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Does a Mediterranean Diet Really Beat Low-Fat for Heart Health?

(1097) Comments | Posted February 25, 2013 | 8:01 AM

An article just published in the New England Journal of Medicine claims that a Mediterranean diet is much more effective than a "low-fat diet" in preventing cardiovascular disease. A careful reading of the study reveals that this is simply not true.

Here's why:

  • The comparison (control) group did...
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Shining a Light in the Darkness

(63) Comments | Posted November 2, 2012 | 11:00 AM

Although many people believe that the primary emphasis of my work is about diet, it's not. What we eat is important, of course, but what comes out of our mouth may be more important than what goes into it.

Intimacy is healing. Study after study have shown that people...

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A Radical Alternative for Democrats and Republicans

(189) Comments | Posted August 29, 2012 | 9:00 PM

This post is part of the HuffPost Shadow Conventions 2012, a series spotlighting three issues that are not being discussed at the national GOP and Democratic conventions: The Drug War, Poverty in America, and Money in Politics. Check out the Shadow Conventions big news page here, and join the...

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Prostate Cancer Screening: Think Different

(68) Comments | Posted June 12, 2012 | 8:56 AM

Last week, the U.S. Preventive Services Task Force finalized a blanket recommendation that all routine prostate specific antigen (PSA)-based screening for prostate cancer be stopped in this country. The new guideline won swift praise in some quarters and strong condemnation in others -- leaving men and those who...

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The Power of Science

(7) Comments | Posted January 5, 2012 | 12:06 AM

I'm delighted that The Huffington Post is launching a new Science Section today.

I've spent so much of the past 35 years conducting scientific research because I believe in the power of science. Albert Einstein once said, "Not everything that counts can be counted" -- not...

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Cholesterol: The Good, the Bad and the Truth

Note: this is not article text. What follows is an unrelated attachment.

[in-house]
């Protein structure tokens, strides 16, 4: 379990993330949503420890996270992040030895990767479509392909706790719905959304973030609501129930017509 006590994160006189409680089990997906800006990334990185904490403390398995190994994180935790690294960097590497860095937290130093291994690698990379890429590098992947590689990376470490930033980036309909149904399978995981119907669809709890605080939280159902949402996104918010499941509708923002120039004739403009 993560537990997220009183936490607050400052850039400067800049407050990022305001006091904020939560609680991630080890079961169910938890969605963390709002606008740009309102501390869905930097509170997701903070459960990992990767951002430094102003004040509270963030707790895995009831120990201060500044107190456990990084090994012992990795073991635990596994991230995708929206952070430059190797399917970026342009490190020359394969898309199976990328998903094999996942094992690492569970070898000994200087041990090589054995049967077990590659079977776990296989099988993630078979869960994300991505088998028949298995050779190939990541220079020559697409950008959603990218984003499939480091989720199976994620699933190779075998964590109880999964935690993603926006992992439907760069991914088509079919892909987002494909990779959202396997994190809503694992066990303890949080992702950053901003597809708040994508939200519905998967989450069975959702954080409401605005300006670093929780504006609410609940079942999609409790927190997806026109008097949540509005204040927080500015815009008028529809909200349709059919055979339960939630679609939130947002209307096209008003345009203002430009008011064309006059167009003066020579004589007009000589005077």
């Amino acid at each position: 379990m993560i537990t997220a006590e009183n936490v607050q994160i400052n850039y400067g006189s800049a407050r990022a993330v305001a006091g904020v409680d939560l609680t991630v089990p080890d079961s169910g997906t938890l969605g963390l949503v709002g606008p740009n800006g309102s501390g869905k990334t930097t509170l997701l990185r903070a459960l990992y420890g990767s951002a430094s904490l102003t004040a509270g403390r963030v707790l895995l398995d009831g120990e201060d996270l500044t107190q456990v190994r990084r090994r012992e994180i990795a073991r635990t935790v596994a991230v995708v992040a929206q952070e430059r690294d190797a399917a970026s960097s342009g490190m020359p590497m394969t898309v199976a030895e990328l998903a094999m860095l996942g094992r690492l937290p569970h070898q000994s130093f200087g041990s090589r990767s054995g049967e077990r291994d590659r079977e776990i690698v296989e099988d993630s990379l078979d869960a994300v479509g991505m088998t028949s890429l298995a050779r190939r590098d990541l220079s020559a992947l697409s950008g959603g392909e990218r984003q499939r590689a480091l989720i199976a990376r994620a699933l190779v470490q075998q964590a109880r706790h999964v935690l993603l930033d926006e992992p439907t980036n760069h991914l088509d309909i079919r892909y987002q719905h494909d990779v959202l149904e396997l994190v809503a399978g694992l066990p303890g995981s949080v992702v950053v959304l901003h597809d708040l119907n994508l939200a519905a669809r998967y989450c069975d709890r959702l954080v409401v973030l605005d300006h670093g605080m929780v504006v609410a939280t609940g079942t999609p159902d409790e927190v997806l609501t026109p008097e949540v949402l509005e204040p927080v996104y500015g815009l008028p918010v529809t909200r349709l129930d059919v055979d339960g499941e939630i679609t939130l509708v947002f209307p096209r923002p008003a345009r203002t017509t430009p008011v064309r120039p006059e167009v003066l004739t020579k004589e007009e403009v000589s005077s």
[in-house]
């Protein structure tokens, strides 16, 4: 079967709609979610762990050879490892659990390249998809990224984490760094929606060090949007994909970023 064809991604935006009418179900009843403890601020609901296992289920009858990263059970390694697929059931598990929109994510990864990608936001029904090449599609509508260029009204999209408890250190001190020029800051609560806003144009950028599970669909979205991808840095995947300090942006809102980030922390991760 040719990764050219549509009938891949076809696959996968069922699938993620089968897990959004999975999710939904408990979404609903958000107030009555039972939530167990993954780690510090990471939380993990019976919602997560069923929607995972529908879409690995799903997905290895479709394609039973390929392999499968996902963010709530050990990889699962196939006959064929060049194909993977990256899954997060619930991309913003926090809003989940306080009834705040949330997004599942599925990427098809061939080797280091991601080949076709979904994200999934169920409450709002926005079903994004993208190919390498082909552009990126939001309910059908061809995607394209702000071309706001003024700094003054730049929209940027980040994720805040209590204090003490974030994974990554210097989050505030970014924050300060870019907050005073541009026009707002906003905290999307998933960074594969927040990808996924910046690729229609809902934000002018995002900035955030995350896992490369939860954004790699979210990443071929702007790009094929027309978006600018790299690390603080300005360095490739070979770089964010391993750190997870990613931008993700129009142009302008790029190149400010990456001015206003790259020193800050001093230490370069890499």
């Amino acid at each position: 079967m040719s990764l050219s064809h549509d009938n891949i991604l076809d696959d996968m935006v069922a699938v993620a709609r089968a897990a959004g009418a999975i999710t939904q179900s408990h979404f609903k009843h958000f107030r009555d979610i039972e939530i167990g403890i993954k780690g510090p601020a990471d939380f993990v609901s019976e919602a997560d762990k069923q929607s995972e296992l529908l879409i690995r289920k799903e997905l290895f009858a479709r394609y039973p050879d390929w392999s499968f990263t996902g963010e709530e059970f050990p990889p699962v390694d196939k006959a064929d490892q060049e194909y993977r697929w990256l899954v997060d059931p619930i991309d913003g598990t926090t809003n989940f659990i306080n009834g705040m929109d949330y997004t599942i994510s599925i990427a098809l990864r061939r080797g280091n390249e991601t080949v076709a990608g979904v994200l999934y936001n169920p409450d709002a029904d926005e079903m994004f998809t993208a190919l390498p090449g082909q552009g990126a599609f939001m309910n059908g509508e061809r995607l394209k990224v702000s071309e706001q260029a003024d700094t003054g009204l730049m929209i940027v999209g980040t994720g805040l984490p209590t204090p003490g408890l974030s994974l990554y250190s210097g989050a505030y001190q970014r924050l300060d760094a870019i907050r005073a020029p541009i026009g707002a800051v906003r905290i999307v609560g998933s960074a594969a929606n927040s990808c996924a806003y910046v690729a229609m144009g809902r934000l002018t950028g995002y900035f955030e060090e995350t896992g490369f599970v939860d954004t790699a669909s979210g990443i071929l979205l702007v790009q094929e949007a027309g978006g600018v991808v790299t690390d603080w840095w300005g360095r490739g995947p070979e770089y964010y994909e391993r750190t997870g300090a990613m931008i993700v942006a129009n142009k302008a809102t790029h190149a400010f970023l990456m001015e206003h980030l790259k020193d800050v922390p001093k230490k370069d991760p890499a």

(256) Comments | Posted June 3, 2011 | 9:30 AM

A recent large government study found that raising levels of HDL "good" cholesterol using a drug did not reduce the risk of heart disease.

As The New York Times reported:

Patients taking the medicine along with Zocor had higher levels of H.D.L. and...

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Introducing HuffPost Health: A Comprehensive Look At Health And Medicine Today

(120) Comments | Posted October 25, 2010 | 10:02 AM

Beginning today, The Huffington Post is launching a new section, HuffPost Health. It's a place for serious and interesting conversation and education around all aspects of personal health and well-being, including treatment, prevention and wellness.

As you know, there is no shortage of information on the...

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Google Health Takes a Big Step Forward

(49) Comments | Posted September 15, 2010 | 10:00 AM

The Internet has transformed many parts of our daily lives, touching everything from how we find information to how we go shopping, get directions, and even stay in touch with friends and family. In the last few years it's gone further and started impacting one of the areas that is...

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Atkins Diet Increases All-Cause Mortality

(1559) Comments | Posted September 7, 2010 | 8:00 AM

A major study was just published in the Annals of Internal Medicine from Harvard. In approximately 85,000 women who were followed for 26 years and 45,000 men who were followed for 20 years, researchers found that all-cause mortality rates were increased in both men and women who were...

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How to Transform Your Lifestyle and Your Life (Part One)

(122) Comments | Posted May 15, 2010 | 1:34 PM